"It was the same thing as Basic Training, without the total control. They're not trying to break us down, they're just trying to teach us what steps we're supposed to go through," Forester said.
"It's way harder to teach your peers than it is to teach a private who doesn't know anything at all," he added.
After completing school, drill sergeants are assigned to a unit for two years. While some drill sergeants teach BCT cycles for 10 weeks at a time, others teach One-Station Unit Training, or OSUT, which includes back-to-back Basic Training and Advanced Individual Training.
Forester is assigned to an Engineer OSUT company with 16-week cycles. "Not only am I teaching civilians how to be Soldiers, but I'm also teaching them how to be engineers as well," he said.
Sgt. 1st Class James Metts, Company A, 795th Military Police Battalion, 14th MP Brigade, is a senior drill sergeant in an MP OSUT company. His cycles last 19 weeks, with an extended AIT. "As MPs we have the garrison -- the law enforcement side -- and then we also have to teach them the war mission, so it's a little longer to teach them two different missions," he said.
WHY BECOME A DRILL SERGEANT?
The reasons why Soldiers become drill sergeants are as diverse as the Soldiers themselves.
Cash is proud to be a master of basic combat skills.
"It basically shows the Army that you're eligible to teach any MOS skill level 1 task," he said.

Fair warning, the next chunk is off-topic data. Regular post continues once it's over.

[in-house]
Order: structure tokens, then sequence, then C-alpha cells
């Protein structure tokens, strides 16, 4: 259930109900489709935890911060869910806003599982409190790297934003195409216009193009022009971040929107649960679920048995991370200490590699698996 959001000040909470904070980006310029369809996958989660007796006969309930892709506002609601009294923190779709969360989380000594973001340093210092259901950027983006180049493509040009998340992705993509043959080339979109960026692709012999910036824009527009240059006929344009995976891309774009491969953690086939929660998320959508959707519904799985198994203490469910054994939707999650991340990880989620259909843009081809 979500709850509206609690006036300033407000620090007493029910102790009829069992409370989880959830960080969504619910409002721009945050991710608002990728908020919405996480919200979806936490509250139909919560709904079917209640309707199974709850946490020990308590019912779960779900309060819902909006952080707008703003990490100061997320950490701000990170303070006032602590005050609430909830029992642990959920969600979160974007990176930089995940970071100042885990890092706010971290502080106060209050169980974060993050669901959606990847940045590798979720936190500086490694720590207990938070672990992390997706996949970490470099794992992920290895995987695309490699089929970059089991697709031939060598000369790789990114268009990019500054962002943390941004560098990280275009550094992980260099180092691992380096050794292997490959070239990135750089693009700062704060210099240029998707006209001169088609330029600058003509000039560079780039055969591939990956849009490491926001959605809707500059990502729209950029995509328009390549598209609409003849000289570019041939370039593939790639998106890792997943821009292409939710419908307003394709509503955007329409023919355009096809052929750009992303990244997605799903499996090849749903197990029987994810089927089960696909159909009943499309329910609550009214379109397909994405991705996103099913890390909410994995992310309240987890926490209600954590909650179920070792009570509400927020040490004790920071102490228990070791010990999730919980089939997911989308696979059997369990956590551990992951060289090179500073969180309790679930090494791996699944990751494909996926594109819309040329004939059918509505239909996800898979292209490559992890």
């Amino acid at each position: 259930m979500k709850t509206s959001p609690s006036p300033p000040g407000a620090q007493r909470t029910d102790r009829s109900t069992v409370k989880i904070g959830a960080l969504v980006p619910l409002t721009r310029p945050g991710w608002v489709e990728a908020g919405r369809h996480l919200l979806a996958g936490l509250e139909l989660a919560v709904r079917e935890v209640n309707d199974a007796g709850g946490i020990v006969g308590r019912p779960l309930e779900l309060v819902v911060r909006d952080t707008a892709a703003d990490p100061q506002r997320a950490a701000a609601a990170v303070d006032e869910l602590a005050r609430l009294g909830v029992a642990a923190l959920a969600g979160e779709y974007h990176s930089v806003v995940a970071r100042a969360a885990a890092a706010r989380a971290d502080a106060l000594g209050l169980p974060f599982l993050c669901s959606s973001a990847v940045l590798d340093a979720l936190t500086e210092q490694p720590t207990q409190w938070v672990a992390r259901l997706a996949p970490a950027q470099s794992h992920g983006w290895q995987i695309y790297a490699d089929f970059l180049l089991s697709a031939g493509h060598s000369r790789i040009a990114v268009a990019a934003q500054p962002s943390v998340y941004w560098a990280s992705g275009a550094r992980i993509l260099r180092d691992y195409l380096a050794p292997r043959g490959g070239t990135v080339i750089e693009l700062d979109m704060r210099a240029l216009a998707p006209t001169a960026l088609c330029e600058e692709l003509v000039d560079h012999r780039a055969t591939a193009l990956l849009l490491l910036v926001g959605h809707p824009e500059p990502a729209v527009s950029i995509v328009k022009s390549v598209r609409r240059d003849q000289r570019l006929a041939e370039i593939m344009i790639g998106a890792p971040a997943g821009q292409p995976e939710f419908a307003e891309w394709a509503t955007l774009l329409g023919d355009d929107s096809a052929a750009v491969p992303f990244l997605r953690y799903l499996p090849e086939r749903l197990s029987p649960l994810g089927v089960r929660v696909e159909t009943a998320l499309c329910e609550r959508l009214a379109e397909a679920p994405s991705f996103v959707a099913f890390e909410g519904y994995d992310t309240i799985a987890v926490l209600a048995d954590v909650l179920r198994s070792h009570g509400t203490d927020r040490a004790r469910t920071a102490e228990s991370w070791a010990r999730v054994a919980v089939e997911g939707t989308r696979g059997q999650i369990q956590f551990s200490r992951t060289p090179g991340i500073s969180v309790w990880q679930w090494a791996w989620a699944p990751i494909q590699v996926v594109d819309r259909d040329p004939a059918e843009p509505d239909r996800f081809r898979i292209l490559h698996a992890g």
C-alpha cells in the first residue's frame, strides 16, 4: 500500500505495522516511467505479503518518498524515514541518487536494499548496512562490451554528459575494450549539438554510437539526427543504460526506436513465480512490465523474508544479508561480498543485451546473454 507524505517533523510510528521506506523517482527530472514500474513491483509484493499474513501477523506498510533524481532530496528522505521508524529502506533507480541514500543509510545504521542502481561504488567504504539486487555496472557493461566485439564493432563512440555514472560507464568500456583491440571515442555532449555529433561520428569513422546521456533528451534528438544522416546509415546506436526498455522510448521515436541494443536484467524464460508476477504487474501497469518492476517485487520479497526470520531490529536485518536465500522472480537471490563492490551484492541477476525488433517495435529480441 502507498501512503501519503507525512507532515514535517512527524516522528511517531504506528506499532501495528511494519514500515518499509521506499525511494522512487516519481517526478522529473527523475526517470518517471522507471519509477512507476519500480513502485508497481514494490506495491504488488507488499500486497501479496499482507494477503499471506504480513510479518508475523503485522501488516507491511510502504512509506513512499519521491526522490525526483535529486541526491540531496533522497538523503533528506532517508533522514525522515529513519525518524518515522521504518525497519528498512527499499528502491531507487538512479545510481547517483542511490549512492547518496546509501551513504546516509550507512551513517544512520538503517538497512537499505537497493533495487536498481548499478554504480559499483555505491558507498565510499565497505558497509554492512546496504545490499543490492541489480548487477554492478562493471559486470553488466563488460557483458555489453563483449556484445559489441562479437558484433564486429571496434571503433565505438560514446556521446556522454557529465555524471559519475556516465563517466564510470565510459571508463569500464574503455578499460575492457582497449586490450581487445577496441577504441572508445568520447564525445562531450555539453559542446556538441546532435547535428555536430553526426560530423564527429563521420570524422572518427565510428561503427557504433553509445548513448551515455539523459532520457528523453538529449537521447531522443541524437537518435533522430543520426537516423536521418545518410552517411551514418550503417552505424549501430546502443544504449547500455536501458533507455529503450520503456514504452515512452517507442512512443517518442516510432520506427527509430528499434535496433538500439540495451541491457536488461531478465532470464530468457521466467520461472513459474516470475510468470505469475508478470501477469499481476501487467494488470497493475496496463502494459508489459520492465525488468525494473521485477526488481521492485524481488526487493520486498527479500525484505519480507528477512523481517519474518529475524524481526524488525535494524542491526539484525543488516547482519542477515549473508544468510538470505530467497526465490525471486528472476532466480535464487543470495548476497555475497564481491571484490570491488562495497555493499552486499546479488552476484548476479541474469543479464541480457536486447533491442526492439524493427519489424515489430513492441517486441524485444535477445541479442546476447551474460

For Forester, it's the chance to build a reputation for excellence.
"It's prestigious," Forester said. "Whenever you wear this badge and you go back to FORSCOM (U.S. Army Forces Command) and the regular Army, they look at you for certain duties and certain tasks that most regular noncommissioned officers aren't as equipped to handle."
It is also a consideration when going before promotion boards in the future. "Most sergeant majors that I've been under are drill sergeant-qualified, and most first sergeants as well," Forester said.
However, he said the most rewarding part of being a drill sergeant is hearing from peers that the Soldiers who come out of his unit are well prepared.
"I have battle buddies in FORSCOM units that receive my Soldiers," he said. "They call me, they let me know: 'Hey, you sent me a good product.' It's a proud moment to know that I'm actually sending a good Soldier to my battle buddies and to the force. I think that's the best part of the job -- knowing that I'm helping the Army out."
Metts, now nearing the end of his two-year commitment, said he was glad that he volunteered to be a drill sergeant because of the difference he sees in Soldiers.
"I was hesitant at first … because I didn't know what it entailed, but after being here, I've seen the Soldiers change," Metts said. "Hearing from the NCOs that we sent them to … hearing the (Soldiers) that my company's producing are the more disciplined ones that they're getting -- snapping to parade rest, saying 'yes' or 'no' instead of 'yeah' and stuff like that -- that's the real reward, when you see them succeed."
(Editor's Note: Next week, look for Part 2: A day in the life of a drill sergeant.)